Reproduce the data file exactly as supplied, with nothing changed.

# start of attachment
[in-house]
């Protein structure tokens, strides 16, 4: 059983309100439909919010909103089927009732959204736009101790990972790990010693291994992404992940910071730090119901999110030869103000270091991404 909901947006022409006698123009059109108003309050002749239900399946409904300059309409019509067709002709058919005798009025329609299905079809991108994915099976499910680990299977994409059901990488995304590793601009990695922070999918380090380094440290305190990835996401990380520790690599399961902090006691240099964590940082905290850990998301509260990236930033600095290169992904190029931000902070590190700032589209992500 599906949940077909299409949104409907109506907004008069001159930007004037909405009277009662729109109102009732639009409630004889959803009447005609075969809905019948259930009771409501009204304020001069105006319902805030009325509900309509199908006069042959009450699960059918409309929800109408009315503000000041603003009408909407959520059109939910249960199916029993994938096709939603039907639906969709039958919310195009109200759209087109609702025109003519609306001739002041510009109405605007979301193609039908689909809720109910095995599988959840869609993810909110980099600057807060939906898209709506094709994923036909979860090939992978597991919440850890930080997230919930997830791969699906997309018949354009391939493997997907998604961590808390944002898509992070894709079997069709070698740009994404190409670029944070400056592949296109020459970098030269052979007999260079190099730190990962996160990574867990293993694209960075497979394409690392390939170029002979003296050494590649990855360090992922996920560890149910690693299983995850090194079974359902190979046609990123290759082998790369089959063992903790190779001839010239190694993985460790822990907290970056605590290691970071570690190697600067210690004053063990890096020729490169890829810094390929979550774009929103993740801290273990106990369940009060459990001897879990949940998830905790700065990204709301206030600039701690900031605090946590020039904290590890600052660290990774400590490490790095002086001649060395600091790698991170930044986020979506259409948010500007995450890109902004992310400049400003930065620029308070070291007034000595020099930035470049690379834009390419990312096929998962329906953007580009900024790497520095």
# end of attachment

[in-house]
């Protein structure tokens, strides 16, 4: 059983309100439909919010909103089927009732959204736009101790990972790990010693291994992404992940910071730090119901999110030869103000270091991404 909901947006022409006698123009059109108003309050002749239900399946409904300059309409019509067709002709058919005798009025329609299905079809991108994915099976499910680990299977994409059901990488995304590793601009990695922070999918380090380094440290305190990835996401990380520790690599399961902090006691240099964590940082905290850990998301509260990236930033600095290169992904190029931000902070590190700032589209992500 599906949940077909299409949104409907109506907004008069001159930007004037909405009277009662729109109102009732639009409630004889959803009447005609075969809905019948259930009771409501009204304020001069105006319902805030009325509900309509199908006069042959009450699960059918409309929800109408009315503000000041603003009408909407959520059109939910249960199916029993994938096709939603039907639906969709039958919310195009109200759209087109609702025109003519609306001739002041510009109405605007979301193609039908689909809720109910095995599988959840869609993810909110980099600057807060939906898209709506094709994923036909979860090939992978597991919440850890930080997230919930997830791969699906997309018949354009391939493997997907998604961590808390944002898509992070894709079997069709070698740009994404190409670029944070400056592949296109020459970098030269052979007999260079190099730190990962996160990574867990293993694209960075497979394409690392390939170029002979003296050494590649990855360090992922996920560890149910690693299983995850090194079974359902190979046609990123290759082998790369089959063992903790190779001839010239190694993985460790822990907290970056605590290691970071570690190697600067210690004053063990890096020729490169890829810094390929979550774009929103993740801290273990106990369940009060459990001897879990949940998830905790700065990204709301206030600039701690900031605090946590020039904290590890600052660290990774400590490490790095002086001649060395600091790698991170930044986020979506259409948010500007995450890109902004992310400049400003930065620029308070070291007034000595020099930035470049690379834009390419990312096929998962329906953007580009900024790497520095």